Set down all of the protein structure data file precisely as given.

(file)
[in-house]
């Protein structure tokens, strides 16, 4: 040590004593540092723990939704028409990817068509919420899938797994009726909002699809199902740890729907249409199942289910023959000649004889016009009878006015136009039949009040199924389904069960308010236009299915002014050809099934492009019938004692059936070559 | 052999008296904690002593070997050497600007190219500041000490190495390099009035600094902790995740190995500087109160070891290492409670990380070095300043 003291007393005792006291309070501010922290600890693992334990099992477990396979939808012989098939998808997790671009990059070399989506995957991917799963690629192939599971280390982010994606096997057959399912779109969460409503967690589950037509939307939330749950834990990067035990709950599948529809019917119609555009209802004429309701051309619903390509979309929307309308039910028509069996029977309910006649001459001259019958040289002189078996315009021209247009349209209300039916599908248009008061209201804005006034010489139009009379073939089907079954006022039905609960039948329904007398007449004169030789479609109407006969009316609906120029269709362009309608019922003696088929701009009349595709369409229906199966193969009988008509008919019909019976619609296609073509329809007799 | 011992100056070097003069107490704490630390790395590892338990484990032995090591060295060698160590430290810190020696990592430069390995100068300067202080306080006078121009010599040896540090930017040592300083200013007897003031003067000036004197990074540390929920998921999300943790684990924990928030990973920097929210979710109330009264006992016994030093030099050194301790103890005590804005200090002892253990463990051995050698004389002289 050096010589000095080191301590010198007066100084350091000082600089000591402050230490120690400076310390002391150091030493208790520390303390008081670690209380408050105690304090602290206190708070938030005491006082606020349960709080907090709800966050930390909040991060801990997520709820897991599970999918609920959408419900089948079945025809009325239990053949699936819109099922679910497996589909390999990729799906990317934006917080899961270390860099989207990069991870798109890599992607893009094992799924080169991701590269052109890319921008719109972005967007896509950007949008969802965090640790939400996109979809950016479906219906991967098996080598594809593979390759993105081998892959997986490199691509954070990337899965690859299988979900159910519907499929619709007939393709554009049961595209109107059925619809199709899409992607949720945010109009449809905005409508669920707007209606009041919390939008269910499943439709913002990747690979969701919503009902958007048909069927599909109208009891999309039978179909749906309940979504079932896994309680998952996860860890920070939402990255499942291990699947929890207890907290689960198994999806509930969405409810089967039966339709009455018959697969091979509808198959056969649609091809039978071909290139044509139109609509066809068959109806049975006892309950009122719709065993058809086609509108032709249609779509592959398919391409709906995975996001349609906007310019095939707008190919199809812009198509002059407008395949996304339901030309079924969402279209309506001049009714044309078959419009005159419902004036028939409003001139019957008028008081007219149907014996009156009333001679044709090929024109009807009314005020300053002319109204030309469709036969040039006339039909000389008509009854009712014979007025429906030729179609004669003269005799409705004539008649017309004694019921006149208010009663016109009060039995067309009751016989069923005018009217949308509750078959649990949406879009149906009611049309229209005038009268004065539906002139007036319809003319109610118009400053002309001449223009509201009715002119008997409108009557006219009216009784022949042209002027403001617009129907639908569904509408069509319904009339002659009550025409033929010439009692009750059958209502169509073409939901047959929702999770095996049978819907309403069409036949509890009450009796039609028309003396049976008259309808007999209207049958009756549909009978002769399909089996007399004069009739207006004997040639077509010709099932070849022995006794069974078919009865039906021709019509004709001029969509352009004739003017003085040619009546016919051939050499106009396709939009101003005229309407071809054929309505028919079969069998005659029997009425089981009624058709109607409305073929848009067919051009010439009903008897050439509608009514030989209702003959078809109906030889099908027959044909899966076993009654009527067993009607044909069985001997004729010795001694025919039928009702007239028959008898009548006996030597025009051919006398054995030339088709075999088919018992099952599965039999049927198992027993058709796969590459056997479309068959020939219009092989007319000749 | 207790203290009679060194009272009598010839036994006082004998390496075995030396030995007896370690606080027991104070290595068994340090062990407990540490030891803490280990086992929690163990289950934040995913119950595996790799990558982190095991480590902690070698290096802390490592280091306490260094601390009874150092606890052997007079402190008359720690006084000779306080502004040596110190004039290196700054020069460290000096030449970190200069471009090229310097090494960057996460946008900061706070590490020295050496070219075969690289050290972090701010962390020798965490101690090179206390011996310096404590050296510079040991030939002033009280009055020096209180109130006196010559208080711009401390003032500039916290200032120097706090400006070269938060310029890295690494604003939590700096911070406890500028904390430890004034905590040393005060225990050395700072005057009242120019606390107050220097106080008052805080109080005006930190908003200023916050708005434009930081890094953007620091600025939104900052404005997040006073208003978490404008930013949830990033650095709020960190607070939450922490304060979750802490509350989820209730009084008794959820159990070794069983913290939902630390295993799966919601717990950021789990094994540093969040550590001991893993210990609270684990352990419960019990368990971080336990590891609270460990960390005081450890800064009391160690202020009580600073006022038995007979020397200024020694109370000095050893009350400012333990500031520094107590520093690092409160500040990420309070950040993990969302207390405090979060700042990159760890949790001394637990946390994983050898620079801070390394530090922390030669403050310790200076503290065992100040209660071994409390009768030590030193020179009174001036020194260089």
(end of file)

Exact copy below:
[in-house]
């Protein structure tokens, strides 16, 4: 040590004593540092723990939704028409990817068509919420899938797994009726909002699809199902740890729907249409199942289910023959000649004889016009009878006015136009039949009040199924389904069960308010236009299915002014050809099934492009019938004692059936070559 | 052999008296904690002593070997050497600007190219500041000490190495390099009035600094902790995740190995500087109160070891290492409670990380070095300043 003291007393005792006291309070501010922290600890693992334990099992477990396979939808012989098939998808997790671009990059070399989506995957991917799963690629192939599971280390982010994606096997057959399912779109969460409503967690589950037509939307939330749950834990990067035990709950599948529809019917119609555009209802004429309701051309619903390509979309929307309308039910028509069996029977309910006649001459001259019958040289002189078996315009021209247009349209209300039916599908248009008061209201804005006034010489139009009379073939089907079954006022039905609960039948329904007398007449004169030789479609109407006969009316609906120029269709362009309608019922003696088929701009009349595709369409229906199966193969009988008509008919019909019976619609296609073509329809007799 | 011992100056070097003069107490704490630390790395590892338990484990032995090591060295060698160590430290810190020696990592430069390995100068300067202080306080006078121009010599040896540090930017040592300083200013007897003031003067000036004197990074540390929920998921999300943790684990924990928030990973920097929210979710109330009264006992016994030093030099050194301790103890005590804005200090002892253990463990051995050698004389002289 050096010589000095080191301590010198007066100084350091000082600089000591402050230490120690400076310390002391150091030493208790520390303390008081670690209380408050105690304090602290206190708070938030005491006082606020349960709080907090709800966050930390909040991060801990997520709820897991599970999918609920959408419900089948079945025809009325239990053949699936819109099922679910497996589909390999990729799906990317934006917080899961270390860099989207990069991870798109890599992607893009094992799924080169991701590269052109890319921008719109972005967007896509950007949008969802965090640790939400996109979809950016479906219906991967098996080598594809593979390759993105081998892959997986490199691509954070990337899965690859299988979900159910519907499929619709007939393709554009049961595209109107059925619809199709899409992607949720945010109009449809905005409508669920707007209606009041919390939008269910499943439709913002990747690979969701919503009902958007048909069927599909109208009891999309039978179909749906309940979504079932896994309680998952996860860890920070939402990255499942291990699947929890207890907290689960198994999806509930969405409810089967039966339709009455018959697969091979509808198959056969649609091809039978071909290139044509139109609509066809068959109806049975006892309950009122719709065993058809086609509108032709249609779509592959398919391409709906995975996001349609906007310019095939707008190919199809812009198509002059407008395949996304339901030309079924969402279209309506001049009714044309078959419009005159419902004036028939409003001139019957008028008081007219149907014996009156009333001679044709090929024109009807009314005020300053002319109204030309469709036969040039006339039909000389008509009854009712014979007025429906030729179609004669003269005799409705004539008649017309004694019921006149208010009663016109009060039995067309009751016989069923005018009217949308509750078959649990949406879009149906009611049309229209005038009268004065539906002139007036319809003319109610118009400053002309001449223009509201009715002119008997409108009557006219009216009784022949042209002027403001617009129907639908569904509408069509319904009339002659009550025409033929010439009692009750059958209502169509073409939901047959929702999770095996049978819907309403069409036949509890009450009796039609028309003396049976008259309808007999209207049958009756549909009978002769399909089996007399004069009739207006004997040639077509010709099932070849022995006794069974078919009865039906021709019509004709001029969509352009004739003017003085040619009546016919051939050499106009396709939009101003005229309407071809054929309505028919079969069998005659029997009425089981009624058709109607409305073929848009067919051009010439009903008897050439509608009514030989209702003959078809109906030889099908027959044909899966076993009654009527067993009607044909069985001997004729010795001694025919039928009702007239028959008898009548006996030597025009051919006398054995030339088709075999088919018992099952599965039999049927198992027993058709796969590459056997479309068959020939219009092989007319000749 | 207790203290009679060194009272009598010839036994006082004998390496075995030396030995007896370690606080027991104070290595068994340090062990407990540490030891803490280990086992929690163990289950934040995913119950595996790799990558982190095991480590902690070698290096802390490592280091306490260094601390009874150092606890052997007079402190008359720690006084000779306080502004040596110190004039290196700054020069460290000096030449970190200069471009090229310097090494960057996460946008900061706070590490020295050496070219075969690289050290972090701010962390020798965490101690090179206390011996310096404590050296510079040991030939002033009280009055020096209180109130006196010559208080711009401390003032500039916290200032120097706090400006070269938060310029890295690494604003939590700096911070406890500028904390430890004034905590040393005060225990050395700072005057009242120019606390107050220097106080008052805080109080005006930190908003200023916050708005434009930081890094953007620091600025939104900052404005997040006073208003978490404008930013949830990033650095709020960190607070939450922490304060979750802490509350989820209730009084008794959820159990070794069983913290939902630390295993799966919601717990950021789990094994540093969040550590001991893993210990609270684990352990419960019990368990971080336990590891609270460990960390005081450890800064009391160690202020009580600073006022038995007979020397200024020694109370000095050893009350400012333990500031520094107590520093690092409160500040990420309070950040993990969302207390405090979060700042990159760890949790001394637990946390994983050898620079801070390394530090922390030669403050310790200076503290065992100040209660071994409390009768030590030193020179009174001036020194260089």